M.S. Alam , K.M. Masum and Mamun-Or-Rashid
  Diversity of tree species, management practices of woodlot in the homegarden and its contribution to the socio-economic condition of rural household has been studied in the offshore island of Bangladesh. Assessment was done by means of multistage random sampling. Based on the homestead size respondents were categorized into small, medium and large and a total of 45 homesteads 15 from each category were selected randomly for the study. The study reveals that the diversity of tree species was found to increase with the increase of homestead size of the respondent. A total of 76 tree species under 34 families were identified in the study area Floristic elements of the homestead flora consists of both native and exotics species. Most of the farmer (75.5%) preferred to plant fruit tree species for future plantation. Diversity and abundance of fruit tree species was found higher in all homestead. But recently fruit bearing were gradually being replaced by some exotic timber species such as Swietenia mahagoni, Acacia auriculiformis, Tectona grandis and Eucalyptus spp. etc. Bambusa spp., Albizia saman, Areca catechu, Cocos nucifera, Mangifera indica were in the top in species richness. The average annual income from homestead`s plant species was 5733.33 Taka. Lack of good seed/ seedlings, lack of technical knowledge and unavailability of space appeared to be the major constrains for planting trees. The major problems faced by the farmers in tree establishment and management were the damage caused by animals, storms, pest and insects.
  M.M. Hasan , S.P. Chowdhury , Shahidul Alam , B. Hossain and M.S. Alam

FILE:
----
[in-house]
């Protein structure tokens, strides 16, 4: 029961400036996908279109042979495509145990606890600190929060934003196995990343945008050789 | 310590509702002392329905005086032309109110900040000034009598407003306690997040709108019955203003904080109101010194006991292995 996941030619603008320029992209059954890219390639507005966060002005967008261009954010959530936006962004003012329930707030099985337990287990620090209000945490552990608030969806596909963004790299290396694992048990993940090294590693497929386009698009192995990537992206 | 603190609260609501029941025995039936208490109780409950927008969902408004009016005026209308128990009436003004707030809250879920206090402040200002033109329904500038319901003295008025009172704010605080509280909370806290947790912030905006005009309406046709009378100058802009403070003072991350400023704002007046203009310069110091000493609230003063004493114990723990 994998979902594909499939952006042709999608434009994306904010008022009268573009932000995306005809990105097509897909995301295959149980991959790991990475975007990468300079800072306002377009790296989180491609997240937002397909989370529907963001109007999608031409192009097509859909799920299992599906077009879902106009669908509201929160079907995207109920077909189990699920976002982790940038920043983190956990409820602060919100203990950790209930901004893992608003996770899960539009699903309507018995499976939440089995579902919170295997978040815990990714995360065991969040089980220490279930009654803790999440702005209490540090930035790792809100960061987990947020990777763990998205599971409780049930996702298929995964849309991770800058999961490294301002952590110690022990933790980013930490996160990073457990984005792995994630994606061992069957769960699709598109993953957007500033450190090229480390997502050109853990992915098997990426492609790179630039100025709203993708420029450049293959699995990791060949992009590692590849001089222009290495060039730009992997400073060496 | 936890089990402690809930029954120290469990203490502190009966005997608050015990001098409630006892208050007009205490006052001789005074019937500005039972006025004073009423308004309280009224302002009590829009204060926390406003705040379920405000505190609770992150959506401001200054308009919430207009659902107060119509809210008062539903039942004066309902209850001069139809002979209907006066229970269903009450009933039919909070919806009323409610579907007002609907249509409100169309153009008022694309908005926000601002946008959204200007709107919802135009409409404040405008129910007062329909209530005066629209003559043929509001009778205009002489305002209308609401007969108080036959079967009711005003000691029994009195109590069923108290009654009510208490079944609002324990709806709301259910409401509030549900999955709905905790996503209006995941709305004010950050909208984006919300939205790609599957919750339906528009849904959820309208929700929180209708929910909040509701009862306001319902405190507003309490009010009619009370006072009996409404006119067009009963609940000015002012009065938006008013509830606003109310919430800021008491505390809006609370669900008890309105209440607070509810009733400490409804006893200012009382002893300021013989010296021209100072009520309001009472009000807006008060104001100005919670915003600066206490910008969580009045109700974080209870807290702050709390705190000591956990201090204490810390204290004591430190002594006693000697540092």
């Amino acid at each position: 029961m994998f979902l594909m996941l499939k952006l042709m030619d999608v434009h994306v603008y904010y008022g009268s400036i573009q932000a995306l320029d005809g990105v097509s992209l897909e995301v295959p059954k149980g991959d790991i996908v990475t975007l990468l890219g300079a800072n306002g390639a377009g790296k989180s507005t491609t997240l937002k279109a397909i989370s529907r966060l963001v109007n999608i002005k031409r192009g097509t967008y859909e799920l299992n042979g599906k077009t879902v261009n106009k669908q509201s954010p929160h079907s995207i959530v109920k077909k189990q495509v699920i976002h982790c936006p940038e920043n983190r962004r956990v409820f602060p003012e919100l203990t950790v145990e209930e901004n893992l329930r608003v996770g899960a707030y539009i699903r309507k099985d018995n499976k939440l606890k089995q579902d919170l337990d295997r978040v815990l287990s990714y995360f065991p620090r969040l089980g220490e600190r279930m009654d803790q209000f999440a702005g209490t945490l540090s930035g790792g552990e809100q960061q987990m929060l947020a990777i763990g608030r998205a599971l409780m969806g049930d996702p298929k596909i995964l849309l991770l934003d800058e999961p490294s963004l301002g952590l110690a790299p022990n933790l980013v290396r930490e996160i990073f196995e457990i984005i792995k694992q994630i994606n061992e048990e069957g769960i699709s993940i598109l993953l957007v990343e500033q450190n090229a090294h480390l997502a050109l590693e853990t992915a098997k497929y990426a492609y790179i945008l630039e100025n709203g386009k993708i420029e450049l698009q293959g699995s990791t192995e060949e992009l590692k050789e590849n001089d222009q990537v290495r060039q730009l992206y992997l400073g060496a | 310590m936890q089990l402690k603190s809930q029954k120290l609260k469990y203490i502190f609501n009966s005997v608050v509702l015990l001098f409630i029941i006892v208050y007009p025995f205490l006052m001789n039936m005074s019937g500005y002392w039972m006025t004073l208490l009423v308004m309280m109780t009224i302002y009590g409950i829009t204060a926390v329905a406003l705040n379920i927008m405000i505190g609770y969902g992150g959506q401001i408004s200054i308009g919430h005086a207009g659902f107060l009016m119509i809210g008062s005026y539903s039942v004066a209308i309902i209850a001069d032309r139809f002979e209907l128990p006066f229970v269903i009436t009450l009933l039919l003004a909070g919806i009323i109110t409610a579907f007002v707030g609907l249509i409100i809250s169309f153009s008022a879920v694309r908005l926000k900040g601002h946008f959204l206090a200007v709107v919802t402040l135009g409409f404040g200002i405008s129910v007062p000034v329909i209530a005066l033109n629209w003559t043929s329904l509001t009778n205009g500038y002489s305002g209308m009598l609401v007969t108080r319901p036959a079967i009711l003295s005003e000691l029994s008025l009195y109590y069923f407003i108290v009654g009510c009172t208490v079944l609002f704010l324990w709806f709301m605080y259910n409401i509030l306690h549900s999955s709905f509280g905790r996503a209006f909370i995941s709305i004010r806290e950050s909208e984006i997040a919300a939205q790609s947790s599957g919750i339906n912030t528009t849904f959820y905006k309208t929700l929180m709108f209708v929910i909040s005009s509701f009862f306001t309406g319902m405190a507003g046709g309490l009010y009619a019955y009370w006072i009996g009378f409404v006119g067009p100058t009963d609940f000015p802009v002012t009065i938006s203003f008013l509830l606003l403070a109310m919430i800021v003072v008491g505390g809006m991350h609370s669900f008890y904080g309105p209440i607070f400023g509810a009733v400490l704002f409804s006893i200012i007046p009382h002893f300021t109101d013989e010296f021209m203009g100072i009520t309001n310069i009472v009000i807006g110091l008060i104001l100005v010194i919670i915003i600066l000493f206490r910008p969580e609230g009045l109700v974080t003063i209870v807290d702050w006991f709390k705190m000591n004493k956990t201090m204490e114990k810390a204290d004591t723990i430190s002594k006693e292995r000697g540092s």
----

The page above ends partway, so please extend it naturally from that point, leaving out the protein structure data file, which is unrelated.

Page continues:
Ten plant extracts, such as rhizome of Zingiber officinale, bulb of Allium sativum, Allium cepa, leaves of Adhatoda vesica, Lawsonia alba, Azadirachta indica, Achyranthes aspera, stem of Cuscuta reflexa, root of Vinca rosea and seeds of Nigella sativa were tested for their efficacy in vitro against seed-borne fungi of wheat. All the plant extracts significantly reduced the incidence of seed-borne fungi; increased seed germination; number of healthy seedlings and vigour index. Alcoholic extracts of neem (Azadirachta indica) and garlic (Allium sativum) completely controlled the intensity of Bipolaris sorokiniana, Fusarium sp., Aspergillus sp., Penicillium sp. and Rhizopus sp. after the treatment on wheat seeds. Next to garlic and neem, V. rosea extract showed good inhibition and 1.40% intensity of B. sorokiniana followed by bulb extract of A. cepa and leaf extract of A. aspera (1.53 and 1.53%). Water extract of test plants also showed good antifungal effects against seed-borne fungi of wheat. Treated seeds of wheat by the extract of A. indica gave 99.33% seed germination, which is 16.86% higher over untreated control. The highest vigour index (1936, 2194; 1826, 2223 and 1871, 2174) was recorded after the application with alcoholic and water extracts of rhizome of ginger, bulb of garlic and leaf of neem on seeds of wheat while the lowest was in untreated control. The highest (86.95%) and the lowest (13.05%) healthy and infected seedlings were recorded when the seeds were treated with neem extract. Next to neem extract, garlic extract treated wheat seeds gave 84.70% healthy seedlings and 15.13% infected seedlings, respectively.